|Title||Defining Childlessness Among Middle-Aged and Older Americans: A Research Note.|
|Publication Type||Journal Article|
|Year of Publication||2022|
|Authors||Xu, X, Liang, J, Raymo, JM, Kim, BR, Ofstedal, MBeth|
|Keywords||Aged, Child, Family Characteristics, Gender Identity, Marital Status, Middle Aged, Residence Characteristics|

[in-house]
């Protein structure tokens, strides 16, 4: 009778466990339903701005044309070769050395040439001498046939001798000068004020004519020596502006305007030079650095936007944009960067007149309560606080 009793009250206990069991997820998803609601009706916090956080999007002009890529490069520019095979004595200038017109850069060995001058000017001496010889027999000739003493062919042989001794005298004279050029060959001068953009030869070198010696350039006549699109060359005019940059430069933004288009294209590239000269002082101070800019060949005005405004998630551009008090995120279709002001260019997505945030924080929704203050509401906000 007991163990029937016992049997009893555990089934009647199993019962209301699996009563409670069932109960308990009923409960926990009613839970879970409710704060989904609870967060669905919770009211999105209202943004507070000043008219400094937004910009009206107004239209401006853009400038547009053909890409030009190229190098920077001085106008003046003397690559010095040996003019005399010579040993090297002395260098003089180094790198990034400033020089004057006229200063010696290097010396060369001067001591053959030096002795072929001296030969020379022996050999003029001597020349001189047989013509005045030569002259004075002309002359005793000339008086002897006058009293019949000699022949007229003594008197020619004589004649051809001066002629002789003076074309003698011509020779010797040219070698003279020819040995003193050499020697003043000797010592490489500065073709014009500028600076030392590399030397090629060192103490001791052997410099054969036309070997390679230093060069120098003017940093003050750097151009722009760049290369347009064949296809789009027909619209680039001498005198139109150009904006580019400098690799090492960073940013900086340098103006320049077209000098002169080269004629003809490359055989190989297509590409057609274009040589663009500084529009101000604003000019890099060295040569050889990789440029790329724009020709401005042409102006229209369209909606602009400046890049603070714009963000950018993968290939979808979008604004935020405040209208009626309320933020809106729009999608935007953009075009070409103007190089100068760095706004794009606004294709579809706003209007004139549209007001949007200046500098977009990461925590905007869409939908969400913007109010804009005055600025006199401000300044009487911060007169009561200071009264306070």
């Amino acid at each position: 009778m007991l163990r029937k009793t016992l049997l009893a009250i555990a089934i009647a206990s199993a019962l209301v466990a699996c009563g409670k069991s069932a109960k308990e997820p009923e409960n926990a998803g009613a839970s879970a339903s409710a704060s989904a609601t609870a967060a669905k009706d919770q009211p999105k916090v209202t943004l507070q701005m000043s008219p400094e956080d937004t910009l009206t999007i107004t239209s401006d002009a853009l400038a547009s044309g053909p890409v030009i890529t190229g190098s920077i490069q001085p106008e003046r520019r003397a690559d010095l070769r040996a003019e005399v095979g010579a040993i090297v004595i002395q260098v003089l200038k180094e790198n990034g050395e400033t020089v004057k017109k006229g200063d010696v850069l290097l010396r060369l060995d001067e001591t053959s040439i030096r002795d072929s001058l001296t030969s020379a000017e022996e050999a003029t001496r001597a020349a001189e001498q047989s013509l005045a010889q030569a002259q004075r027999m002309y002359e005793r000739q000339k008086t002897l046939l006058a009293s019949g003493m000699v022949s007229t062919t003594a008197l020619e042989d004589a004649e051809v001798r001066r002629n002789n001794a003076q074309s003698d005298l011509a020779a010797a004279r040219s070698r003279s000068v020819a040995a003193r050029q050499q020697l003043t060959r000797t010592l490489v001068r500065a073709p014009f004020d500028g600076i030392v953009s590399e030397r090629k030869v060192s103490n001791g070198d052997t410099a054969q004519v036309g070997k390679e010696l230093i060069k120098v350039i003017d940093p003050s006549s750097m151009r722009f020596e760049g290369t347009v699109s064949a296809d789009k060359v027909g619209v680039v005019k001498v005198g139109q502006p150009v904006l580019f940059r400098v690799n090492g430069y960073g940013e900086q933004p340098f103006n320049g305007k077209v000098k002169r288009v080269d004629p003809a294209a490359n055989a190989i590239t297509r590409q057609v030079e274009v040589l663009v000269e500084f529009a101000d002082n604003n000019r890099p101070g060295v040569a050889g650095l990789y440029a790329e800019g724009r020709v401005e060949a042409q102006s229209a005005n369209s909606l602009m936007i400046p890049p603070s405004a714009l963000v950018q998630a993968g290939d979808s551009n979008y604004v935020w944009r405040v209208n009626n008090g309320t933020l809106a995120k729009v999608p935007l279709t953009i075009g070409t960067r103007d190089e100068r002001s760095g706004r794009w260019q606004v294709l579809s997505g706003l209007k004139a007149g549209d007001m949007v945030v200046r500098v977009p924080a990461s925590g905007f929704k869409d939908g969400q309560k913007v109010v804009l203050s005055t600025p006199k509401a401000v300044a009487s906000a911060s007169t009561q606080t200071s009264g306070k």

Measuring childlessness is complicated by the increasing complexity of family structure. Using data from the 2014 Health and Retirement Study, in this research note we compared three definitions of childlessness: (1) respondent never fathered/gave birth to a child, (2) respondent had no children who were living and in contact, and (3) respondent and spouse/partner had no children or stepchildren who were living and in contact. Results showed that the prevalence of childlessness among Americans aged 55 or older ranged from 9.2% to 13.6% depending on which definition was used. The association between select individual characteristics (gender and marital status) and the likelihood of childlessness, as well as the association between childlessness and loneliness and living arrangements, also varied depending on how childlessness was defined. Therefore, how we define childlessness can affect our understanding of its prevalence, correlates, and relationships with well-being. Future research on childlessness should carefully consider the choice of definition and its implications for research and policy discussions.